I listened for Fidel at night. Over time, I counted on him. I translated his rambling monologues in my own dreamy way as he talked about his island with its green unpronounceable trees, the blooming pampas where butterflies from the north nested in the fall, lazy games of catch performed by children in starchy white uniforms chattering in a dialect that predates Columbus. You see, I was ready for someone to talk to me, to explain everything to me. How I looked like a movie star in those sunglasses I wore continually. How fires smell in the cane fields as the sugar carmelizes. I thought I understood romance for once and martyrdom, maybe even revolution. This ropey language, the syrup of its sound, an elixir, was on the air now all the time, crept into my bed each night.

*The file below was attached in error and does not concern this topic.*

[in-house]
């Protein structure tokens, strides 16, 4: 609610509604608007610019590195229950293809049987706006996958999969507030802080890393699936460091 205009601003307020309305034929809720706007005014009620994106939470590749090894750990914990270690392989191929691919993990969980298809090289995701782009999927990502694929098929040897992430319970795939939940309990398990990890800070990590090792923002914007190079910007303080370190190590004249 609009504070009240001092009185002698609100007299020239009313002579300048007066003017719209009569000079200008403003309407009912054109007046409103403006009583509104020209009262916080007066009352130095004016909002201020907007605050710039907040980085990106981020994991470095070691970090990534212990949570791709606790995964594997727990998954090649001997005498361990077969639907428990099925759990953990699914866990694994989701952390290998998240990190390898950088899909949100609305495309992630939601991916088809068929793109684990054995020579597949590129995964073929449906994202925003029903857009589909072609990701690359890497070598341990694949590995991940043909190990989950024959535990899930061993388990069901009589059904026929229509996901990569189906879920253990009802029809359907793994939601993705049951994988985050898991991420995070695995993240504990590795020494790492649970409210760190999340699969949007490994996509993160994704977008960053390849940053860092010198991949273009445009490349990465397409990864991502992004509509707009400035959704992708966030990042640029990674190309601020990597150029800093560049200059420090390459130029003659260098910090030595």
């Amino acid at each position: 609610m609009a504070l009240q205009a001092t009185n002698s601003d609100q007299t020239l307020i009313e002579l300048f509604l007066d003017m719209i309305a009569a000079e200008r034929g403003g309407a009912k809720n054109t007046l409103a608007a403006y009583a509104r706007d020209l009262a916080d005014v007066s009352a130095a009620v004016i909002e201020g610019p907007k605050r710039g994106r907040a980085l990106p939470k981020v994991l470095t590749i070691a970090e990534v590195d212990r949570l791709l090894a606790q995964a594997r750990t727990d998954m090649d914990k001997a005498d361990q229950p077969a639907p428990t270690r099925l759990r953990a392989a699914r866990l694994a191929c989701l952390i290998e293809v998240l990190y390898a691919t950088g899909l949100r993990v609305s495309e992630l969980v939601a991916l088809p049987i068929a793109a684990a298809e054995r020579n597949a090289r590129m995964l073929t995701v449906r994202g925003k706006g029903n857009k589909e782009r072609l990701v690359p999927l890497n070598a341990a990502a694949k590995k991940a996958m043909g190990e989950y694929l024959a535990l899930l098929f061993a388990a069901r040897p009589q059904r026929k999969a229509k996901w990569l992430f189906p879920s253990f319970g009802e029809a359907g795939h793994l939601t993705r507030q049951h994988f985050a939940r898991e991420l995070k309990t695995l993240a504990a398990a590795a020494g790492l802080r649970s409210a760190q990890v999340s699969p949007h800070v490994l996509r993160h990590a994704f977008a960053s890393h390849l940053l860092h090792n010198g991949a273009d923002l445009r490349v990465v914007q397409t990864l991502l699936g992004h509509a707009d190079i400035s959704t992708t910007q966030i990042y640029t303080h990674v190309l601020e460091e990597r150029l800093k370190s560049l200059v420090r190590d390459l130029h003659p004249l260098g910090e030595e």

What would my father say? It filled me up, crowding out the mortgaged furniture, the old sad music, the phone calls to the police, and all the names, especially the names I’ve now forgotten were ever attached to those other frequencies through which I drifted.

Michael Martone, “Fidel”

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